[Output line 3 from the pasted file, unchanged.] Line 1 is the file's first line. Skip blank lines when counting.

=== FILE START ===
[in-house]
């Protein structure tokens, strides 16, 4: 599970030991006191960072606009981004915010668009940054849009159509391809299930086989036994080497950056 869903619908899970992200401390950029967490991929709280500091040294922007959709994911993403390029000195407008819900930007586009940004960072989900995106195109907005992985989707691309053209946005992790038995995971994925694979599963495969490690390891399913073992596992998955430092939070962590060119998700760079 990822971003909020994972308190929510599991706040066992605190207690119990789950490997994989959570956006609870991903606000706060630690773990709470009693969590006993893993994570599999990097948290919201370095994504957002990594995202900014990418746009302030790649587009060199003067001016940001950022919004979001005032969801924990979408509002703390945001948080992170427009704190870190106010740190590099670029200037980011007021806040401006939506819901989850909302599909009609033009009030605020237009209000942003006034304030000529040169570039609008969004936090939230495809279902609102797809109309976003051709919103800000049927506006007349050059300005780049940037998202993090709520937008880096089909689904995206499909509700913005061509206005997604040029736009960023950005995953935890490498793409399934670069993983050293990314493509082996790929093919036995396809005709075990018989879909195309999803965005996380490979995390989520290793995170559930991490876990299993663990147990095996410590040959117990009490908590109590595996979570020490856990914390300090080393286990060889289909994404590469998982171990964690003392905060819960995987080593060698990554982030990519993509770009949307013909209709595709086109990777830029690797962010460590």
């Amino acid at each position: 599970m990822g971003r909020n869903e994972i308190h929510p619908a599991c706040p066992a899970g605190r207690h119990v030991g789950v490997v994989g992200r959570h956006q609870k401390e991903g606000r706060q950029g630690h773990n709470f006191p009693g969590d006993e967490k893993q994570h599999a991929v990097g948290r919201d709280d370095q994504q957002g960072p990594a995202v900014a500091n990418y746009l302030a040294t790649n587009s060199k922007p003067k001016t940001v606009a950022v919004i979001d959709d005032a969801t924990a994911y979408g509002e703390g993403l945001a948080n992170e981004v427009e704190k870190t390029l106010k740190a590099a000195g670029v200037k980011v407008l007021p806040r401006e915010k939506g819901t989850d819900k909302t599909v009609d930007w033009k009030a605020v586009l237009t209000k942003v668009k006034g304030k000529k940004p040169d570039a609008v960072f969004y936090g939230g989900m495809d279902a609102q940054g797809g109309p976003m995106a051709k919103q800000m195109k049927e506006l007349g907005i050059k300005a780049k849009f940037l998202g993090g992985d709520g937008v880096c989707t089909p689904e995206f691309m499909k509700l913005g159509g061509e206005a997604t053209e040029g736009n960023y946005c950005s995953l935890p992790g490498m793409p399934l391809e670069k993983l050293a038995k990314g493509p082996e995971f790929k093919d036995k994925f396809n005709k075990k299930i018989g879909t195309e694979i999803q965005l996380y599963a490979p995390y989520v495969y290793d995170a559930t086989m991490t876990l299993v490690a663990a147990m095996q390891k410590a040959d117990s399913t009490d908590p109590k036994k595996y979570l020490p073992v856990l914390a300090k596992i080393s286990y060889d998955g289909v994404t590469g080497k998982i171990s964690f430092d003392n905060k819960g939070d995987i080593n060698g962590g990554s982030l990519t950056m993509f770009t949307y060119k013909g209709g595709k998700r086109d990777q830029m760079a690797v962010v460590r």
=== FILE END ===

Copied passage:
């Amino acid at each position: 599970m990822g971003r909020n869903e994972i308190h929510p619908a599991c706040p066992a899970g605190r207690h119990v030991g789950v490997v994989g992200r959570h956006q609870k401390e991903g606000r706060q950029g630690h773990n709470f006191p009693g969590d006993e967490k893993q994570h599999a991929v990097g948290r919201d709280d370095q994504q957002g960072p990594a995202v900014a500091n990418y746009l302030a040294t790649n587009s060199k922007p003067k001016t940001v606009a950022v919004i979001d959709d005032a969801t924990a994911y979408g509002e703390g993403l945001a948080n992170e981004v427009e704190k870190t390029l106010k740190a590099a000195g670029v200037k980011v407008l007021p806040r401006e915010k939506g819901t989850d819900k909302t599909v009609d930007w033009k009030a605020v586009l237009t209000k942003v668009k006034g304030k000529k940004p040169d570039a609008v960072f969004y936090g939230g989900m495809d279902a609102q940054g797809g109309p976003m995106a051709k919103q800000m195109k049927e506006l007349g907005i050059k300005a780049k849009f940037l998202g993090g992985d709520g937008v880096c989707t089909p689904e995206f691309m499909k509700l913005g159509g061509e206005a997604t053209e040029g736009n960023y946005c950005s995953l935890p992790g490498m793409p399934l391809e670069k993983l050293a038995k990314g493509p082996e995971f790929k093919d036995k994925f396809n005709k075990k299930i018989g879909t195309e694979i999803q965005l996380y599963a490979p995390y989520v495969y290793d995170a559930t086989m991490t876990l299993v490690a663990a147990m095996q390891k410590a040959d117990s399913t009490d908590p109590k036994k595996y979570l020490p073992v856990l914390a300090k596992i080393s286990y060889d998955g289909v994404t590469g080497k998982i171990s964690f430092d003392n905060k819960g939070d995987i080593n060698g962590g990554s982030l990519t950056m993509f770009t949307y060119k013909g209709g595709k998700r086109d990777q830029m760079a690797v962010v460590r």